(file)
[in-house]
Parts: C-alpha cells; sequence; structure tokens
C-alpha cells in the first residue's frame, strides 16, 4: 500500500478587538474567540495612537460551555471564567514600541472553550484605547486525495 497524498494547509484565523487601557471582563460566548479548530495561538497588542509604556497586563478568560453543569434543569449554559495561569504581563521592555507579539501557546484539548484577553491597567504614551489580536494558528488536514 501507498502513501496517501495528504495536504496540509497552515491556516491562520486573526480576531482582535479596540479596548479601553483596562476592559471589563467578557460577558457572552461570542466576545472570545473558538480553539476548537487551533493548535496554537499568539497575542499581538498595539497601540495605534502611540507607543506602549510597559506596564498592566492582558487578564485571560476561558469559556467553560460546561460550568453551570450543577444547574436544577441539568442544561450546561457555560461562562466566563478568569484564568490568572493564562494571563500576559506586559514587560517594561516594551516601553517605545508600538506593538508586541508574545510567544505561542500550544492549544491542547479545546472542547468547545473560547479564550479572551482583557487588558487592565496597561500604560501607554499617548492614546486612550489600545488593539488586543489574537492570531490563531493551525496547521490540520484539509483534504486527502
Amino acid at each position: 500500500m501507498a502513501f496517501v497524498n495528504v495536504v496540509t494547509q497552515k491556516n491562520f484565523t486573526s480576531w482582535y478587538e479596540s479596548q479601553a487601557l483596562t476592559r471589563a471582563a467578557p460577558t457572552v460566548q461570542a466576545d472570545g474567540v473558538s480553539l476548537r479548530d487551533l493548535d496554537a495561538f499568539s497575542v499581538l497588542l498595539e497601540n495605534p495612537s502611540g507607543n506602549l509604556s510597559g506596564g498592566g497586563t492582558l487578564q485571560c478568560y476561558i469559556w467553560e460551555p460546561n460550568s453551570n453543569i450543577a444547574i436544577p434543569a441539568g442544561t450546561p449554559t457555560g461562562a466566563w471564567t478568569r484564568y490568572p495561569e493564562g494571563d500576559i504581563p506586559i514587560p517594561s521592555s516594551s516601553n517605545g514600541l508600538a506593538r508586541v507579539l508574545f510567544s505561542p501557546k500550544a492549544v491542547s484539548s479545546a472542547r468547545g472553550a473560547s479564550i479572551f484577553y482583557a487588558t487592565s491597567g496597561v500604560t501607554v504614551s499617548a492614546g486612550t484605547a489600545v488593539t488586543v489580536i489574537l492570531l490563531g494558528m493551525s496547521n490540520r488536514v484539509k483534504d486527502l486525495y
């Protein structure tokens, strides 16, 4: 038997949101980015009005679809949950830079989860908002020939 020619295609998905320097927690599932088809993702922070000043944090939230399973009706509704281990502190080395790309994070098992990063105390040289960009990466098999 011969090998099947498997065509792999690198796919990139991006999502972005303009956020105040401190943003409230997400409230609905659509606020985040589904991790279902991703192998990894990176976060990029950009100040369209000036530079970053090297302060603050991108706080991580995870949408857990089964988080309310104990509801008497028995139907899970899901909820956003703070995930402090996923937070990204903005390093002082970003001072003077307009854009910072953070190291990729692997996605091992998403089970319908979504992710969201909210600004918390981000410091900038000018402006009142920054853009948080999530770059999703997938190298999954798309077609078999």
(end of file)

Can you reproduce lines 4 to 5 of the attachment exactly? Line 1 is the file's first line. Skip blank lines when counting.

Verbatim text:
Amino acid at each position: 500500500m501507498a502513501f496517501v497524498n495528504v495536504v496540509t494547509q497552515k491556516n491562520f484565523t486573526s480576531w482582535y478587538e479596540s479596548q479601553a487601557l483596562t476592559r471589563a471582563a467578557p460577558t457572552v460566548q461570542a466576545d472570545g474567540v473558538s480553539l476548537r479548530d487551533l493548535d496554537a495561538f499568539s497575542v499581538l497588542l498595539e497601540n495605534p495612537s502611540g507607543n506602549l509604556s510597559g506596564g498592566g497586563t492582558l487578564q485571560c478568560y476561558i469559556w467553560e460551555p460546561n460550568s453551570n453543569i450543577a444547574i436544577p434543569a441539568g442544561t450546561p449554559t457555560g461562562a466566563w471564567t478568569r484564568y490568572p495561569e493564562g494571563d500576559i504581563p506586559i514587560p517594561s521592555s516594551s516601553n517605545g514600541l508600538a506593538r508586541v507579539l508574545f510567544s505561542p501557546k500550544a492549544v491542547s484539548s479545546a472542547r468547545g472553550a473560547s479564550i479572551f484577553y482583557a487588558t487592565s491597567g496597561v500604560t501607554v504614551s499617548a492614546g486612550t484605547a489600545v488593539t488586543v489580536i489574537l492570531l490563531g494558528m493551525s496547521n490540520r488536514v484539509k483534504d486527502l486525495y
């Protein structure tokens, strides 16, 4: 038997949101980015009005679809949950830079989860908002020939 020619295609998905320097927690599932088809993702922070000043944090939230399973009706509704281990502190080395790309994070098992990063105390040289960009990466098999 011969090998099947498997065509792999690198796919990139991006999502972005303009956020105040401190943003409230997400409230609905659509606020985040589904991790279902991703192998990894990176976060990029950009100040369209000036530079970053090297302060603050991108706080991580995870949408857990089964988080309310104990509801008497028995139907899970899901909820956003703070995930402090996923937070990204903005390093002082970003001072003077307009854009910072953070190291990729692997996605091992998403089970319908979504992710969201909210600004918390981000410091900038000018402006009142920054853009948080999530770059999703997938190298999954798309077609078999």